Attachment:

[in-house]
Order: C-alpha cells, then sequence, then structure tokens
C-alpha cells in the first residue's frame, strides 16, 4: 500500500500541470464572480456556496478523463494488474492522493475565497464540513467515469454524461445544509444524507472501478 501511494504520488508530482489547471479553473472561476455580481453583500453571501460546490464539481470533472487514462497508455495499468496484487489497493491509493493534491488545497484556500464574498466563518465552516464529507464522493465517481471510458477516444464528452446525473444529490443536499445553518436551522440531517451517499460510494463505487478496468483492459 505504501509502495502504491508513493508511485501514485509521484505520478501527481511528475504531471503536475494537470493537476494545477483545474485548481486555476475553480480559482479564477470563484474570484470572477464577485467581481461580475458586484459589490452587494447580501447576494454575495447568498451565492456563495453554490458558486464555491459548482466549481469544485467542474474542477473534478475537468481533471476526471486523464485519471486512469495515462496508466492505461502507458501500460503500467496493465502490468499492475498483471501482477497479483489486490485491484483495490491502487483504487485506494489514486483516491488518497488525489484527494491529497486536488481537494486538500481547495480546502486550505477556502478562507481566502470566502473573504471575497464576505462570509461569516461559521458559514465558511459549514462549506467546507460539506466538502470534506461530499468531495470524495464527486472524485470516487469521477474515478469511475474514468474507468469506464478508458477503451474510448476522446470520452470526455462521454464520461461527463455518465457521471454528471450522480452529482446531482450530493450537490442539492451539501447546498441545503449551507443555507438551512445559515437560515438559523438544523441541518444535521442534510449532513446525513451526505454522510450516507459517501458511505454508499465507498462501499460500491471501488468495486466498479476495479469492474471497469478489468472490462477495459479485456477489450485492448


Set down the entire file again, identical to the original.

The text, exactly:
[in-house]
Order: C-alpha cells, then sequence, then structure tokens
C-alpha cells in the first residue's frame, strides 16, 4: 500500500500541470464572480456556496478523463494488474492522493475565497464540513467515469454524461445544509444524507472501478 501511494504520488508530482489547471479553473472561476455580481453583500453571501460546490464539481470533472487514462497508455495499468496484487489497493491509493493534491488545497484556500464574498466563518465552516464529507464522493465517481471510458477516444464528452446525473444529490443536499445553518436551522440531517451517499460510494463505487478496468483492459 505504501509502495502504491508513493508511485501514485509521484505520478501527481511528475504531471503536475494537470493537476494545477483545474485548481486555476475553480480559482479564477470563484474570484470572477464577485467581481461580475458586484459589490452587494447580501447576494454575495447568498451565492456563495453554490458558486464555491459548482466549481469544485467542474474542477473534478475537468481533471476526471486523464485519471486512469495515462496508466492505461502507458501500460503500467496493465502490468499492475498483471501482477497479483489486490485491484483495490491502487483504487485506494489514486483516491488518497488525489484527494491529497486536488481537494486538500481547495480546502486550505477556502478562507481566502470566502473573504471575497464576505462570509461569516461559521458559514465558511459549514462549506467546507460539506466538502470534506461530499468531495470524495464527486472524485470516487469521477474515478469511475474514468474507468469506464478508458477503451474510448476522446470520452470526455462521454464520461461527463455518465457521471454528471450522480452529482446531482450530493450537490442539492451539501447546498441545503449551507443555507438551512445559515437560515438559523438544523441541518444535521442534510449532513446525513451526505454522510450516507459517501458511505454508499465507498462501499460500491471501488468495486466498479476495479469492474471497469478489468472490462477495459479485456477489450485492448